Peck Finds Leadership and Success

Bingham High School star Remington Peck, the son of Bingham's linebacker coach, has been having a very good senior year both on the Miner offense and defense. The coaching staff has counted on this two-way star to not only perform well on the field, but to also fill a leadership role among the players.

The trend of recruiting big, tall receivers is common throughout college football, and 6-foot-5-inch, 210-pound BYU commit Remington Peck definitely fits that mold. Along with 6-foot-4-inch wide receiver Mike Edmunds, Peck is one of the primary receiving weapons in an offense that has utilized a more complex passing game this season.

"From last year to this year I think I've definitely grown in my receiving game," Peck said. "Last year I played behind Austin Holt, but I still was able to get the opportunity to catch some balls. This year, I've been able to play a larger role in the receiving game."

Peck caught four passes for 109 yards and one touchdown in Bingham High School's 48-20 victory over Jordan last week. His longest touchdown catch was 44 yards. On top of his improved receiving game, Peck has also improved on other aspects of his game in order to further become a more complete wide receiver.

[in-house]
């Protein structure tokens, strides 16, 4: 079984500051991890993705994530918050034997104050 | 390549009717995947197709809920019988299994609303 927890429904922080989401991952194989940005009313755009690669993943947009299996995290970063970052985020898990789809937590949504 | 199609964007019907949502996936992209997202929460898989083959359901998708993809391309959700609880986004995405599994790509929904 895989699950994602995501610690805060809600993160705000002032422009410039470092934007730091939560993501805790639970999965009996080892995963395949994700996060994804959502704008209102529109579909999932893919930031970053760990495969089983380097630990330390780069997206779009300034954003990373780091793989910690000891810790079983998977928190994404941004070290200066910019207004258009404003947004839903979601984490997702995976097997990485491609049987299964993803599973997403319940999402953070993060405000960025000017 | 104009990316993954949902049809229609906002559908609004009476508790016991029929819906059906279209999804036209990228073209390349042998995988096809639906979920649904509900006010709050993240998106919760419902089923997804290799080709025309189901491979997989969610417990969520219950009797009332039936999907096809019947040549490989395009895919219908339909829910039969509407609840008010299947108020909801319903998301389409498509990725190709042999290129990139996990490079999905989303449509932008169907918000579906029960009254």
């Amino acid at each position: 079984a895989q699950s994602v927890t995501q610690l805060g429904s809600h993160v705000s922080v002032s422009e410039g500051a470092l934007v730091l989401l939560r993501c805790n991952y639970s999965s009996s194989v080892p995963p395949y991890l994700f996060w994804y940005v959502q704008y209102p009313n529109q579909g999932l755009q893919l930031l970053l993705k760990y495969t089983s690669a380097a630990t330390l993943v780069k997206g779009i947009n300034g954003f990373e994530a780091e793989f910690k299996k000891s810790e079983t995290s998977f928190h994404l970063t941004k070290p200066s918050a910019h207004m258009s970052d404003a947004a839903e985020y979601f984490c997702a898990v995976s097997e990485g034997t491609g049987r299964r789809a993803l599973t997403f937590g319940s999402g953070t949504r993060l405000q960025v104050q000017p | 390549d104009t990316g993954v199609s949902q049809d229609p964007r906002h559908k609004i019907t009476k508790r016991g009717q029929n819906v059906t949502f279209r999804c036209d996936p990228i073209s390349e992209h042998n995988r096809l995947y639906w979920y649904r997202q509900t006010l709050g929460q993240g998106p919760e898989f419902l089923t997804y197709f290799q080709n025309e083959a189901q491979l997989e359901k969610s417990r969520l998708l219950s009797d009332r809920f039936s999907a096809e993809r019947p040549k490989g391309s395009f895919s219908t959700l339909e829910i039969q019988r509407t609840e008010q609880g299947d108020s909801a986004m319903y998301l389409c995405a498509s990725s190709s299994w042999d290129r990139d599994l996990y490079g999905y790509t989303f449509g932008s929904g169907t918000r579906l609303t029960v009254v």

"My blocking as a receiver has always been pretty good," said Peck. "This year I've been working with our offensive line coach and being involved more in the blocking game, so I think my blocking has improved in the run game and also downfield. I also think my speed has improved as well from last year, so those are the two things that I feel I've improved on."

As a senior leader for the Miners, Peck takes an active role as one of the team's captains. It's a disposition BYU fans will be very happy to hear about, knowing he will bring that type demeanor to BYU.